David Nail: The Sound of a Million Dreams

Videos by American Songwriter

David Nail
The Sound of a Million Dreams
MCA Nashville
[Rating: 3.5 stars]

Read the liner notes of David Nail’s new album and you’ll find that he felt the need to provide a bit of genre-related context: “Some say I’m not country enough, some have said I’m too country.” But, really, that old pop country vs. hard country debate was in play long before Nail came on the scene—and even before Chet Atkins and Owen Bradley famously took things uptown.

Nail is on a well-trod path working country music’s adult contemporary pop vein. He happens to be one of the best new representatives of the style, although his newness calls for qualification; The Sound of a Million Dreams is just the second album of his that people can actually buy, but he cut another one almost a decade ago that has yet to see the light of day.

Nail specializes in the emotive ballad, a song form that hasn’t typically been a major magnet for innovation. Several of the ballads in this batch take up such familiar themes as small town nostalgia and romantic regret, some with imagery too abstract (“She Rides Away”) or clichéd (the Nail co-write “I Thought You Knew”) to give the songs much impact, and others, like the single “Let It Rain”—another Nail co-write—and “That’s How I’ll Remember You”, balancing introspection and tangible detail in a way that gives them real emotional traction. The title track idealizes the experience of being moved by songs of the latter sort, invoking a few examples by Seger, Springsteen and Haggard.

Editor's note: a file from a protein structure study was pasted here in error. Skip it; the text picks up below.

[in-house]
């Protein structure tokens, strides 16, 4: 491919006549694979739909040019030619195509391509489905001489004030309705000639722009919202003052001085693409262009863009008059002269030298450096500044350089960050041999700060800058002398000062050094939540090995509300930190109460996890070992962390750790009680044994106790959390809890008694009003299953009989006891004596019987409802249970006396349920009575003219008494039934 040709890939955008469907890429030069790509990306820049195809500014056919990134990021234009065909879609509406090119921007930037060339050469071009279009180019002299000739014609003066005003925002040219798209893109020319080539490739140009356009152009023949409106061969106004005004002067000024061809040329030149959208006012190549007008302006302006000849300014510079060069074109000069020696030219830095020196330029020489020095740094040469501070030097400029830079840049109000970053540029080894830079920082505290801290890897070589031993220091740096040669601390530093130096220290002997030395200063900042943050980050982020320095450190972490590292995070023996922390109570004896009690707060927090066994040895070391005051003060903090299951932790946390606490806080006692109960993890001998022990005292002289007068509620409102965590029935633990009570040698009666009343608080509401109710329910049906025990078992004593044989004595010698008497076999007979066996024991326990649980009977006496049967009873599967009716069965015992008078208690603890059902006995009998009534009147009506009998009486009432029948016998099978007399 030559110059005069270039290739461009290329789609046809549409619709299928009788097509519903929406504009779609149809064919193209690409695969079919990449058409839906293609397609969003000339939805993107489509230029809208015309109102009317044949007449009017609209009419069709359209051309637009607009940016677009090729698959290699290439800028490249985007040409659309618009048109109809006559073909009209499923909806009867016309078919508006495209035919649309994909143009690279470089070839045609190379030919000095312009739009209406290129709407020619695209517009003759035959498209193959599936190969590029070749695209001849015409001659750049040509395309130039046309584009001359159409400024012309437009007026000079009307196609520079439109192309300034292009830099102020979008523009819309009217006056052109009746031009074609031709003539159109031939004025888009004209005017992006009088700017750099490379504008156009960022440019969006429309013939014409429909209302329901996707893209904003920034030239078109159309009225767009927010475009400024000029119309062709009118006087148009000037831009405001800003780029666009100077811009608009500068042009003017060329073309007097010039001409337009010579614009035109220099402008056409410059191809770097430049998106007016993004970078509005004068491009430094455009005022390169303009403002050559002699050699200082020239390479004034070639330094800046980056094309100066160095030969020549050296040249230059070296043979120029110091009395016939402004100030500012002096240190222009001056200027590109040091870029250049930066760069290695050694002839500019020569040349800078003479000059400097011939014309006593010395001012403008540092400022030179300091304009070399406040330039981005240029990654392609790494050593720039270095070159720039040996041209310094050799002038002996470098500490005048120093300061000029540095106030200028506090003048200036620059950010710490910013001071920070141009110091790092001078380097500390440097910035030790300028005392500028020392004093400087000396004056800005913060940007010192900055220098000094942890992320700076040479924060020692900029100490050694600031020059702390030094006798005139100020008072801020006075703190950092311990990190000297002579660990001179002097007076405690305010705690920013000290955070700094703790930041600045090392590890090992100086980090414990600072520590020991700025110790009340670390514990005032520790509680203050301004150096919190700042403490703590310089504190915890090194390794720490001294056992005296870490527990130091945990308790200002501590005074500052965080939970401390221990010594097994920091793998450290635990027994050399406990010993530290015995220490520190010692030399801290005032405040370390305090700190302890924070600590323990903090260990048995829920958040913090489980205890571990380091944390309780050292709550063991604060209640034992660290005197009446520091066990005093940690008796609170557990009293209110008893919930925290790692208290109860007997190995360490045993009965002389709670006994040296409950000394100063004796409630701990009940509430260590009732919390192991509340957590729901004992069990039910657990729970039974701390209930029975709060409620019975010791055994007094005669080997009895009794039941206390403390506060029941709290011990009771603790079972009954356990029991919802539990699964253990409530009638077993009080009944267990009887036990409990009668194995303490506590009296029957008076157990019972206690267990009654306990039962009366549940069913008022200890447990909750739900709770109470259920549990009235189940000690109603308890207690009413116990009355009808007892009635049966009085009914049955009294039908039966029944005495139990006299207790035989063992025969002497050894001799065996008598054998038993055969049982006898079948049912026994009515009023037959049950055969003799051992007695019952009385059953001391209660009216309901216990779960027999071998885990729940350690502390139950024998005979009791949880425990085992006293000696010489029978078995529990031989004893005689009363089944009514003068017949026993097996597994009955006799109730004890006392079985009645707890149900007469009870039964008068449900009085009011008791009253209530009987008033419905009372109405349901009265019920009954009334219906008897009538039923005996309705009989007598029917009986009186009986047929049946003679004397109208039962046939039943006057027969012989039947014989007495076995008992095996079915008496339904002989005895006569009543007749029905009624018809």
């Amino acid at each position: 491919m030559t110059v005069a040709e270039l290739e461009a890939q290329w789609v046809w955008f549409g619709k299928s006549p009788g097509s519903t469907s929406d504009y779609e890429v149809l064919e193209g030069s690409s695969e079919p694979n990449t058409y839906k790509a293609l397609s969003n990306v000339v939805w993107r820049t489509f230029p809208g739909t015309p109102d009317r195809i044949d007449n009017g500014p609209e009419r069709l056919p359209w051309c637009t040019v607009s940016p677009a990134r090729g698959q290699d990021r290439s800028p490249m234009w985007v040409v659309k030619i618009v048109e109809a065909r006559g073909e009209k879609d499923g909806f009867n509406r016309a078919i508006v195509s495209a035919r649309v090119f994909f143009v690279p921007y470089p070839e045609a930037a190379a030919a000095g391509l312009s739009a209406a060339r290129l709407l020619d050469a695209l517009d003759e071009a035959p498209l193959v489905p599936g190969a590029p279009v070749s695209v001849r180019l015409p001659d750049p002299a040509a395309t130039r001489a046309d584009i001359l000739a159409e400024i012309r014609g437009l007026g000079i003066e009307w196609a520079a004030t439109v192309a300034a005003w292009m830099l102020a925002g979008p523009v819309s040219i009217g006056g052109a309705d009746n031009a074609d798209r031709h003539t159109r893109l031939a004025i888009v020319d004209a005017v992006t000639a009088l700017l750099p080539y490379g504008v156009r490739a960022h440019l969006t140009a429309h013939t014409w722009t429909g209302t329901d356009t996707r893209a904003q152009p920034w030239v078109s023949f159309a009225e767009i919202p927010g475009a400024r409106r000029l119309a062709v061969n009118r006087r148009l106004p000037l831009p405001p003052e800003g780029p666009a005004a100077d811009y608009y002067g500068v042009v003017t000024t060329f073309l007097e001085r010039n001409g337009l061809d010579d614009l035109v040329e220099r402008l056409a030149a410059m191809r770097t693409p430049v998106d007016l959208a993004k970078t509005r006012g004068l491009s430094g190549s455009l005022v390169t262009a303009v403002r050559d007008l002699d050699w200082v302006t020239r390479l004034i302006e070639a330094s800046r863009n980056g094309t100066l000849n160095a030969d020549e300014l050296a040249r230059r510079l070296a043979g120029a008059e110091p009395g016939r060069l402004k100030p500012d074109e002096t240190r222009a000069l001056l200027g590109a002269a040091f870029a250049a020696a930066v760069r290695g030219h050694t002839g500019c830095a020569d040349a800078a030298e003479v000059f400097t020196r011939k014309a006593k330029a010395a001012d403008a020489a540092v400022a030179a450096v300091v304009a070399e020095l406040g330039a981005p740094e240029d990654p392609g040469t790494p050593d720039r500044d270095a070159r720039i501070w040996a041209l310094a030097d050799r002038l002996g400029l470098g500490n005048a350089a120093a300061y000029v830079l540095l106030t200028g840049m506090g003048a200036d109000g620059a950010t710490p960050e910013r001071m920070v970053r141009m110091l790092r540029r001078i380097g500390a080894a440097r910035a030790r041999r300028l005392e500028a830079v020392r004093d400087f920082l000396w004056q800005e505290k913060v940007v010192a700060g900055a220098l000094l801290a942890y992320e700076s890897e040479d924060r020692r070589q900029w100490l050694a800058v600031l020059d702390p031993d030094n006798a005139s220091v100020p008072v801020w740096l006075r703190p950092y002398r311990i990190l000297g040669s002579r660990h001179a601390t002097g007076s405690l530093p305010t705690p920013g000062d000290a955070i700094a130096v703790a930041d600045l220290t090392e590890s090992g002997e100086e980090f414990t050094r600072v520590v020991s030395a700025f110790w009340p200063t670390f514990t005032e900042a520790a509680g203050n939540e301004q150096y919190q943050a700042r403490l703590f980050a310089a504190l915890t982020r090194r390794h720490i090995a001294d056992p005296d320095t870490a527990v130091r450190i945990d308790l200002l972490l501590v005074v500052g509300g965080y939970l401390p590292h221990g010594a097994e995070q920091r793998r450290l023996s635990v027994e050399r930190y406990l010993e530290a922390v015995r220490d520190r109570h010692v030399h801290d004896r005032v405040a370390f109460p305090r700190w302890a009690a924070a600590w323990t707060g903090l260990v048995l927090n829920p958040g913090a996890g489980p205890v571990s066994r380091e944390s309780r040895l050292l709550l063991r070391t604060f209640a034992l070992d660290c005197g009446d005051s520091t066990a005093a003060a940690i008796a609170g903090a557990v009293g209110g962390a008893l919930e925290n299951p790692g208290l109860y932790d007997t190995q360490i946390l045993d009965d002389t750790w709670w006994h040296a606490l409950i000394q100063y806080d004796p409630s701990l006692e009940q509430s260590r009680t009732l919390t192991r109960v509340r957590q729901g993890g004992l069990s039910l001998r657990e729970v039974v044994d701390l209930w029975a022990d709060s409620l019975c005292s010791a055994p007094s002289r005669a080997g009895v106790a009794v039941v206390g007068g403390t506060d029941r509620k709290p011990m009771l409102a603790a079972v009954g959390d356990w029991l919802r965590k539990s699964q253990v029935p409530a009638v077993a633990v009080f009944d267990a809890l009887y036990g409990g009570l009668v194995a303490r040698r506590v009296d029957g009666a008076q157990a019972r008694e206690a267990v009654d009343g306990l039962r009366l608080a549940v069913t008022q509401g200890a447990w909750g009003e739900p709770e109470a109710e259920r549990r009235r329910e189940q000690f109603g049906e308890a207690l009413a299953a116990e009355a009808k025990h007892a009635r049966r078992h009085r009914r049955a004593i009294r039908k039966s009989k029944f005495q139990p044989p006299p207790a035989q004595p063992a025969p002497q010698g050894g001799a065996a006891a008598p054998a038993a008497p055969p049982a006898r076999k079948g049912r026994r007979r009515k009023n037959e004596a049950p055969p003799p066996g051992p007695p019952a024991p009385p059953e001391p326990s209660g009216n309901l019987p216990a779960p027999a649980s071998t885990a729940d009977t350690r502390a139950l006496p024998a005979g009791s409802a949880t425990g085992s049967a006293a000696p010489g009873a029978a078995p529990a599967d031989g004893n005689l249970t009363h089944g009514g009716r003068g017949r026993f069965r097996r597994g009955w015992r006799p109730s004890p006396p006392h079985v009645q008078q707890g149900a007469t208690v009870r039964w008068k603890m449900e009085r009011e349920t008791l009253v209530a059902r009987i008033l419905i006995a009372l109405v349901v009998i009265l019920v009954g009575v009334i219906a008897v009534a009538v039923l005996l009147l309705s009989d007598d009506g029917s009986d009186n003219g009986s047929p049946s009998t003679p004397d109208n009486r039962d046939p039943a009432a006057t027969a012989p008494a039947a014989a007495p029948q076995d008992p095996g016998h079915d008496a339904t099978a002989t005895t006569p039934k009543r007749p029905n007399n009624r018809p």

Nail’s vocal instrument—a clean, natural pop-calibrated tenor rounded by a bit of R&B suppleness (it wouldn’t be a bad thing at all if he were to really embrace those blue-eyed soul leanings)—is well-suited for balladry. While he sings too many of these songs too much the same, you won’t catch him over-singing or doing things just for show. And the warmth Nail musters vocally is matched by the pairing of production big and bright enough for radio with performances that feel unmistakably like the work of real, live musicians with personalities. And finding that middle ground in the modern mainstream country world is no small thing.



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